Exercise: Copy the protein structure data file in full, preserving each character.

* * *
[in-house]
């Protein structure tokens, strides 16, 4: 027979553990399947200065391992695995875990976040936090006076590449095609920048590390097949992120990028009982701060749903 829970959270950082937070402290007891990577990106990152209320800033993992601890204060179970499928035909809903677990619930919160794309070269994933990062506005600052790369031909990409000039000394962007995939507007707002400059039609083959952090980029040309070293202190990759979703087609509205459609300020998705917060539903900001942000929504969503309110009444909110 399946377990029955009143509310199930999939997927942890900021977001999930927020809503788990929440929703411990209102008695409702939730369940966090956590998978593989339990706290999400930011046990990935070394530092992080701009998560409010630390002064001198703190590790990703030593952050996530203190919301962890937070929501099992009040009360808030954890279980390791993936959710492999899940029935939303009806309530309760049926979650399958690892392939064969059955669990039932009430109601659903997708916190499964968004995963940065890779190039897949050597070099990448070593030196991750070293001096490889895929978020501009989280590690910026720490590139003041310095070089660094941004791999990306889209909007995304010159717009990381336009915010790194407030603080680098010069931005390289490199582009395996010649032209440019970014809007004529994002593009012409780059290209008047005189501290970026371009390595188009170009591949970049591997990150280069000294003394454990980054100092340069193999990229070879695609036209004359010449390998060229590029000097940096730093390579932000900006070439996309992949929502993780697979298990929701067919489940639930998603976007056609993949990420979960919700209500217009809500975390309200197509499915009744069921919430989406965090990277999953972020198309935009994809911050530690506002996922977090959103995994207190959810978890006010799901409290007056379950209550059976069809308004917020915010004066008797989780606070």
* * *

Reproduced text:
[in-house]
């Protein structure tokens, strides 16, 4: 027979553990399947200065391992695995875990976040936090006076590449095609920048590390097949992120990028009982701060749903 829970959270950082937070402290007891990577990106990152209320800033993992601890204060179970499928035909809903677990619930919160794309070269994933990062506005600052790369031909990409000039000394962007995939507007707002400059039609083959952090980029040309070293202190990759979703087609509205459609300020998705917060539903900001942000929504969503309110009444909110 399946377990029955009143509310199930999939997927942890900021977001999930927020809503788990929440929703411990209102008695409702939730369940966090956590998978593989339990706290999400930011046990990935070394530092992080701009998560409010630390002064001198703190590790990703030593952050996530203190919301962890937070929501099992009040009360808030954890279980390791993936959710492999899940029935939303009806309530309760049926979650399958690892392939064969059955669990039932009430109601659903997708916190499964968004995963940065890779190039897949050597070099990448070593030196991750070293001096490889895929978020501009989280590690910026720490590139003041310095070089660094941004791999990306889209909007995304010159717009990381336009915010790194407030603080680098010069931005390289490199582009395996010649032209440019970014809007004529994002593009012409780059290209008047005189501290970026371009390595188009170009591949970049591997990150280069000294003394454990980054100092340069193999990229070879695609036209004359010449390998060229590029000097940096730093390579932000900006070439996309992949929502993780697979298990929701067919489940639930998603976007056609993949990420979960919700209500217009809500975390309200197509499915009744069921919430989406965090990277999953972020198309935009994809911050530690506002996922977090959103995994207190959810978890006010799901409290007056379950209550059976069809308004917020915010004066008797989780606070």